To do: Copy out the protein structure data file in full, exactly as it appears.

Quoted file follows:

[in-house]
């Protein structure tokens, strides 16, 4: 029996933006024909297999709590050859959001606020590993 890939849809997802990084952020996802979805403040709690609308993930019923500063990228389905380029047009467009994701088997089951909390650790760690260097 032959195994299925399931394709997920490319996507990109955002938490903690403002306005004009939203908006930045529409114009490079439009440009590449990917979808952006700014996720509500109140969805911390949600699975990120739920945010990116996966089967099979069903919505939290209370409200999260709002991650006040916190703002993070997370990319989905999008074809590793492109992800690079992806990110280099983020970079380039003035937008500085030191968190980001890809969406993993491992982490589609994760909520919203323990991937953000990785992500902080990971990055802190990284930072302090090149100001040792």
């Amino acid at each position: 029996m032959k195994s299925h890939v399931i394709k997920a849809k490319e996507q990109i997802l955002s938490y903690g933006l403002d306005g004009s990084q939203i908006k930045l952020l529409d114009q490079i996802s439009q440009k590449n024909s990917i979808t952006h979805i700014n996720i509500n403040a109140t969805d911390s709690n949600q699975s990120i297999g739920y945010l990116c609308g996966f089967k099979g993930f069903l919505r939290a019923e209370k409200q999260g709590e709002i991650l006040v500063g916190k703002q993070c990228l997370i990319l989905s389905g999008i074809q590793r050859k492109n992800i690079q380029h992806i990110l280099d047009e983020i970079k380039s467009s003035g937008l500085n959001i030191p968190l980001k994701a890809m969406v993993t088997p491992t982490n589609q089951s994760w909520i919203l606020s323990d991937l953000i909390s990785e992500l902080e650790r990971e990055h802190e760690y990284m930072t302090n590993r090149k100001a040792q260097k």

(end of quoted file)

[in-house]
């Protein structure tokens, strides 16, 4: 029996933006024909297999709590050859959001606020590993 890939849809997802990084952020996802979805403040709690609308993930019923500063990228389905380029047009467009994701088997089951909390650790760690260097 032959195994299925399931394709997920490319996507990109955002938490903690403002306005004009939203908006930045529409114009490079439009440009590449990917979808952006700014996720509500109140969805911390949600699975990120739920945010990116996966089967099979069903919505939290209370409200999260709002991650006040916190703002993070997370990319989905999008074809590793492109992800690079992806990110280099983020970079380039003035937008500085030191968190980001890809969406993993491992982490589609994760909520919203323990991937953000990785992500902080990971990055802190990284930072302090090149100001040792």
């Amino acid at each position: 029996m032959k195994s299925h890939v399931i394709k997920a849809k490319e996507q990109i997802l955002s938490y903690g933006l403002d306005g004009s990084q939203i908006k930045l952020l529409d114009q490079i996802s439009q440009k590449n024909s990917i979808t952006h979805i700014n996720i509500n403040a109140t969805d911390s709690n949600q699975s990120i297999g739920y945010l990116c609308g996966f089967k099979g993930f069903l919505r939290a019923e209370k409200q999260g709590e709002i991650l006040v500063g916190k703002q993070c990228l997370i990319l989905s389905g999008i074809q590793r050859k492109n992800i690079q380029h992806i990110l280099d047009e983020i970079k380039s467009s003035g937008l500085n959001i030191p968190l980001k994701a890809m969406v993993t088997p491992t982490n589609q089951s994760w909520i919203l606020s323990d991937l953000i909390s990785e992500l902080e650790r990971e990055h802190e760690y990284m930072t302090n590993r090149k100001a040792q260097k």